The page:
Super + W Enables the 'scale' effect, it shows all windows from the current workspace. The shortcut is the word which everybody likes to hear because it means where ever this word is going to use that thing will execute much faster. However, you should be able to get middle click emulation working, I am surprised it doesn't out of the box. Ubuntu Terminal Shortcuts You can use the following shortcuts to run terminal commands quickly in the most optimal manner: Shortcut Utility Ctrl+A Use this shortcut to move the cursor to the beginning of the line. Copy is similar; use Ctrl+ Shift+ C to copy from a terminal. Alt+F4 Use this shortcut to close the current window.
Replacing keys with other keys If you want to use xbindkeys to override certain keys on your keyboard, you can catch them with xbindkeys, and then emit new keypresses using xmacro. After this, you can use those codes in the commands you tell xbindkeys to run, for example: xmacroplay-keys :0. Shift+ Super+ Page Up and Shift+ Super+ Page Down. According to image, you should have an insert key if you use fn and del. You want to open an application? Ctrl+C Use this shortcut to kill the current process. Ctrl + Alt + Down Cursor Unfolds your workspace cube allowing you to see more than one of your workspaces at once, using the left and right cursor keys with this active will allow you to select the workspace you wish to use.
In fact, that post gives various ways of achieving this. Application-specific shortcuts This section covers common keyboard shortcuts for some important applications which are installed by default in Ubuntu. Super + S Zoom out, show workspace switcher Common application shortcuts These shortcuts do not apply in all applications, but usually perform the functions listed below. A list of these functions should be available from the manufacturer of the laptop. For information on contributing see the. You can choose the displayed language by adding a language suffix to the web address so it ends with e. .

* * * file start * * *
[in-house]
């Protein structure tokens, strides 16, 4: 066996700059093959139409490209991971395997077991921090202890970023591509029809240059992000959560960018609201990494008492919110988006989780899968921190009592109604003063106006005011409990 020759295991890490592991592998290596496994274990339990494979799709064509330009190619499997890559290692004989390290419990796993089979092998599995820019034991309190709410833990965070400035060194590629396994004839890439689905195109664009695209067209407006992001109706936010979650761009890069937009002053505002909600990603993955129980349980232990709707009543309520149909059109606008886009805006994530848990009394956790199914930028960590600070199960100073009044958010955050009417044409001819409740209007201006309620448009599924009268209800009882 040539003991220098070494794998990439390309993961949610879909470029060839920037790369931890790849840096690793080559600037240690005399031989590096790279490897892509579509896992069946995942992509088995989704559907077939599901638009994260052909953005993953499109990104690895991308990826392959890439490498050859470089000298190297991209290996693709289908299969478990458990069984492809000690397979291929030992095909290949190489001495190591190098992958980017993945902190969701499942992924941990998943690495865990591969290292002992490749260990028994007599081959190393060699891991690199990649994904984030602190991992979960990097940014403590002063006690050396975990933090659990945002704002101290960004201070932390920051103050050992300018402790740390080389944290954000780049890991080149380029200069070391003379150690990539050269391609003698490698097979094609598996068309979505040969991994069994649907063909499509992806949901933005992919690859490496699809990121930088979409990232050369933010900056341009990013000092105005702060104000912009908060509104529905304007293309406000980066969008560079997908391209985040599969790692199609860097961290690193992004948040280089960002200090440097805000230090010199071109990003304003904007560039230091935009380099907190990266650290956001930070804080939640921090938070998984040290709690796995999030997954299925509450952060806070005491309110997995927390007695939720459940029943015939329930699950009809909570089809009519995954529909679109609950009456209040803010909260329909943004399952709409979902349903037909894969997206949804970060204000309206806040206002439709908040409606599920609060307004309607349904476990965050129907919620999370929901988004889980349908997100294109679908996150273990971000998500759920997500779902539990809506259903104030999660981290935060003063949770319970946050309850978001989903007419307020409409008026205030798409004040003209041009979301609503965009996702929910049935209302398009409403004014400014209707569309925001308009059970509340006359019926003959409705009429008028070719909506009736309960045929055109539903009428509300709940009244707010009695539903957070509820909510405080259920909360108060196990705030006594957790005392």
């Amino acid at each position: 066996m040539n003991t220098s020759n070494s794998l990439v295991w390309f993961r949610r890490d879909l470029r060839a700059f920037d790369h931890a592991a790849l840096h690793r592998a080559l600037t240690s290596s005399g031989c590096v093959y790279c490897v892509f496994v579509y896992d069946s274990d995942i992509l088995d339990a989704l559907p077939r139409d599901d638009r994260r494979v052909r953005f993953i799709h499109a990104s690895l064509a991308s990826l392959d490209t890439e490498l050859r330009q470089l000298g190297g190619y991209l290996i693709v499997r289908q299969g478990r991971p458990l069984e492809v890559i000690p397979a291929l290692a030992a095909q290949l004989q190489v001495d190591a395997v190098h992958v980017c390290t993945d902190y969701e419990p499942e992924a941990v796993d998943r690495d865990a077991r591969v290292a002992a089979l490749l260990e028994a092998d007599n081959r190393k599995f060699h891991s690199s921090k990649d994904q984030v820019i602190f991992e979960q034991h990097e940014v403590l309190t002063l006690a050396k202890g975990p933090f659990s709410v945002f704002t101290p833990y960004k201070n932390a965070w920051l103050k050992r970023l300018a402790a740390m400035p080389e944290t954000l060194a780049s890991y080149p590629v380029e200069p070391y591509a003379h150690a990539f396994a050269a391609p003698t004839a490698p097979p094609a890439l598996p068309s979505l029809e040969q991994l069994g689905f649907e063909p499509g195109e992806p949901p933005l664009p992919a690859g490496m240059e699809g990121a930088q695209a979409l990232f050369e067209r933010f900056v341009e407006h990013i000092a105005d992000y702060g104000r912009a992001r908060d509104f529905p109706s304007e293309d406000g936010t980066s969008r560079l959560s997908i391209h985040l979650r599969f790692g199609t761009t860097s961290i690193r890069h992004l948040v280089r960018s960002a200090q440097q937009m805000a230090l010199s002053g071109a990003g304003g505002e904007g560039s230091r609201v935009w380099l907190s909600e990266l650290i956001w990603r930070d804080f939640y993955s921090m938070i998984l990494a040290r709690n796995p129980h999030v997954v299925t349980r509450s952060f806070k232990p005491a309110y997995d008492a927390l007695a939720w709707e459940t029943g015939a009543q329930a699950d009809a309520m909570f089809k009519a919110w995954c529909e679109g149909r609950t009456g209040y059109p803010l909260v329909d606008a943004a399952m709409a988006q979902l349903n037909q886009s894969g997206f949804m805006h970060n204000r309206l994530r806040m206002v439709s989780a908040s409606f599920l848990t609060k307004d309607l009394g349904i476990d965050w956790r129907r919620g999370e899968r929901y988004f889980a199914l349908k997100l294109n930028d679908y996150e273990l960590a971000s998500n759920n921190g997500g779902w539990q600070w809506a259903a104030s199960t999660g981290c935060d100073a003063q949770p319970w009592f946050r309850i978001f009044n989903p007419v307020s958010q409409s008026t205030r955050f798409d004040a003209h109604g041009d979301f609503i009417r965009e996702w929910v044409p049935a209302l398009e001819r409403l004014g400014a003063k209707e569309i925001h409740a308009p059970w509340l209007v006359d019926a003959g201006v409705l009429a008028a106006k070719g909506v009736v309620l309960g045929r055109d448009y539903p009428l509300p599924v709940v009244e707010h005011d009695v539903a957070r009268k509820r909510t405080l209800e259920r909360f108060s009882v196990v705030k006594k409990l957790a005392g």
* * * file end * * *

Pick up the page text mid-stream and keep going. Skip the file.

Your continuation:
You can now work more efficiently by avoiding the mouse altogether and focus more on your work by simply ignoring the cursor. How to use a keyboard shortcut Traditionally, keyboard shortcuts are written like so: Alt + F1. Ctrl + Super + D Toggles 'Show Desktop'. Finding application-specific keyboard shortcuts While there are many standard keyboard shortcuts see below , most applications also have keyboard shortcuts which are specific to themselves. Usually, most of them if not all should work on other Ubuntu versions as well, but I cannot vouch for it. Super + A Enables the 'scale' effect, it shows all windows from all workspaces.
If you want, you can have a look at all the possible here and see if there are some more shortcuts you would like to use. You also have the calendar here. Ctrl+P Use this shortcut to print the current document. In the overview, start typing to instantly search your applications, contacts, and documents. Ctrl+Q Use this shortcut to close the open application.
On all other keyboards, the shortcut is Super plus the key above Tab. When I press shift + insert I write 0. Alt+F8 Use this shortcut to resize the current window. The combination of three keys Ctrl+Alt+T is what you need. Ctrl + Alt + Tab Switch between currently-open windows across all workspaces.
Ctrl + Alt + Up Cursor Enables an 'expose' like feature that presents you with all the windows you currently have open, allowing you to select the one you wish to give focus to. Hold down Shift for reverse order. In this article, we will mention some useful keyboard shortcuts for Ubuntu and also show you how to create a custom shortcut for a task that you frequently perform. These can normally be found in the pull-down menus at the top of the application's screen. Super key: Opens Activities search If you have to use just one keyboard shortcut on Ubuntu, this has to be the one. Alt+Space Brings up window menu with with 'Always on Top' and 'Minimise' and 'Maximise' and above commands. Ctrl+Alt+T: Ubuntu terminal shortcut Use Ctrl+alt+T to open terminal You want to open a new terminal.
By default, the application switcher moves from left to right. Super+Home Use this shortcut to move to the first workspace. You can also use Super+V for toggling the notification tray. How to Create a Custom Shortcut on Ubuntu 18. The keyboard shortcuts of Ubuntu we have listed below, most of them work with the Ubuntu previous version as well. Super+Pageup Use this shortcut to move to the above workspace. Alt+PrintScreen Use this shortcut to take a screenshot of the current window and save it to the Pictures folder.